Does it really need to be pointed out how idiotic all this is? No athletic team chooses a name or a mascot in order to bring contempt or disrepute on itself. On the contrary. Team names — those that aren’t simply whimsical, like Red Sox or Mighty Ducks — are intended to evoke characteristics associated with winners: the strength of bears, the power of lions, the bravery of Vikings, the rugged tenacity of cowboys.

Indian team names are in exactly the same category. “Sioux, Seminole, Indian, Redskin, or Brave — these are all approving expressions of a uniquely American vernacular,” observes The Washington Times in an editorial, “a national shorthand for ‘bigger’ and ‘braver’ and ‘better.’ “

Cleveland’s ball club would never have changed its named to “Indians” in 1915 if “Indians” were an insult. (According to team legend, the name alludes to Louis Sockalexis, a Penobscot Indian who played with the Tribe in 1897-99.) Chief Wahoo is no more a racist icon than the Boston Celtics’ potbellied Irishman or the San Diego Padres roly-poly, bat-swinging monk. Unlike a grinning, watermelon-munching Sambo — which *would* be intolerable as an emblem because it promotes an ignorant view of black people as jovial, juvenile simpletons — Wahoo, the Celtic, and the Padre are simply stylized caricatures, cheerful cartoon figures that demean nobody and reinforce no negative stereotype.

If teams with Indian names portrayed their namesakes as savages or alcoholics, outrage would be the appropriate reaction. But they don’t. They depict Indians — and by extension themselves — as noble, courageous, and fierce. The Fighting Sioux of North Dankota is a title of honor — just like the Fighting Irish of Notre Dame.

Fortunately, the news is not all bad. Not every member of the Civil Rights Commission is bereft of common sense — Abigail Thernstrom, a leading scholar of race in America, wants to replace the commission’s draft with something far more moderate and reasonable. The popularity of team names referring to Indians, her proposed version observes, “is powerful testimony that the white majority . . . has . . . many positive feelings about Indian peoples.” And it points out that what is truly offensive about the name “Redskins” is that it perpetuates a deplorable obsession with skin color.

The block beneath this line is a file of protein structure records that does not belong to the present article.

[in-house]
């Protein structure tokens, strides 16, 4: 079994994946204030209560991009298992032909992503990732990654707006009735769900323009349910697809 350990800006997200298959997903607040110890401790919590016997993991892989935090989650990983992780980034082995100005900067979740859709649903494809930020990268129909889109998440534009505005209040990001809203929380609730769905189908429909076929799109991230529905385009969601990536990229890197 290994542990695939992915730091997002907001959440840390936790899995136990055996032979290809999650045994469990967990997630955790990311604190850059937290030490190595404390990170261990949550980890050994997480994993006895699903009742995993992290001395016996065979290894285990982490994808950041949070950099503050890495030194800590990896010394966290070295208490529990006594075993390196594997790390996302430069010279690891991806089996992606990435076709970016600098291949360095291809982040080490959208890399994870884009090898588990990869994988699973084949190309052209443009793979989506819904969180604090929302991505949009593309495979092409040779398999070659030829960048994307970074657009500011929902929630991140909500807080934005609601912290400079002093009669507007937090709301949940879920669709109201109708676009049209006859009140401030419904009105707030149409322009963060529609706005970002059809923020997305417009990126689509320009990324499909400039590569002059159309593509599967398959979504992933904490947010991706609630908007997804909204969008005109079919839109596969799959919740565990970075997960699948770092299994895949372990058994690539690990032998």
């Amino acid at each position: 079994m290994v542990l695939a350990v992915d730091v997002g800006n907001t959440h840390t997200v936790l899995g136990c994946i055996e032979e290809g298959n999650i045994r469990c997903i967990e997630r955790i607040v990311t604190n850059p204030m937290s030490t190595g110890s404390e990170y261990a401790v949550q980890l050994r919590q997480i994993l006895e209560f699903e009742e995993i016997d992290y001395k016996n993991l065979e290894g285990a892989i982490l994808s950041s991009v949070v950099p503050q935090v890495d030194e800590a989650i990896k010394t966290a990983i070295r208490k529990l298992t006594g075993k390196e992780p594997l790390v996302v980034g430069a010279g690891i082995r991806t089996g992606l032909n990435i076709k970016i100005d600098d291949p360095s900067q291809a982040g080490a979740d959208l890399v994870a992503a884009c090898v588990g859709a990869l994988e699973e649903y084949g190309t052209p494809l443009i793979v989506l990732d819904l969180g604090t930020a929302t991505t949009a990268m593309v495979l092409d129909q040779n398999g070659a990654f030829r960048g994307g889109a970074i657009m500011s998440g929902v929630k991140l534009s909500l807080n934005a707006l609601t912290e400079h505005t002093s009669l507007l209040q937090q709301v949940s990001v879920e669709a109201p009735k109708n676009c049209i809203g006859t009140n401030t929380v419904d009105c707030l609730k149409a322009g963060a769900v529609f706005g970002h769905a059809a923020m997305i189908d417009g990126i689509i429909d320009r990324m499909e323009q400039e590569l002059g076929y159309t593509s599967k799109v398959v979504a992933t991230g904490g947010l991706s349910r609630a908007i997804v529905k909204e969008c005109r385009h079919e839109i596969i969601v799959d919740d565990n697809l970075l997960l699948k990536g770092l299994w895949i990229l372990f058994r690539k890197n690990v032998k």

Unfortunately, that is as far as the good news goes. So far, Thernstrom appears to be a minority of one.

Jeff Jacoby is a columnist for The Boston Globe. This is an excerpt from his weekly newsletter, Arguable, and is reprinted with permission. To subscribe to Arguable at no charge, click here.

The views expressed above represent those of the author and do not necessarily represent the views of the editors and publishers of Capitalism Magazine. Capitalism Magazine sometimes publishes articles we disagree with because we think the article provides information, or a contrasting point of view, that may be of value to our readers.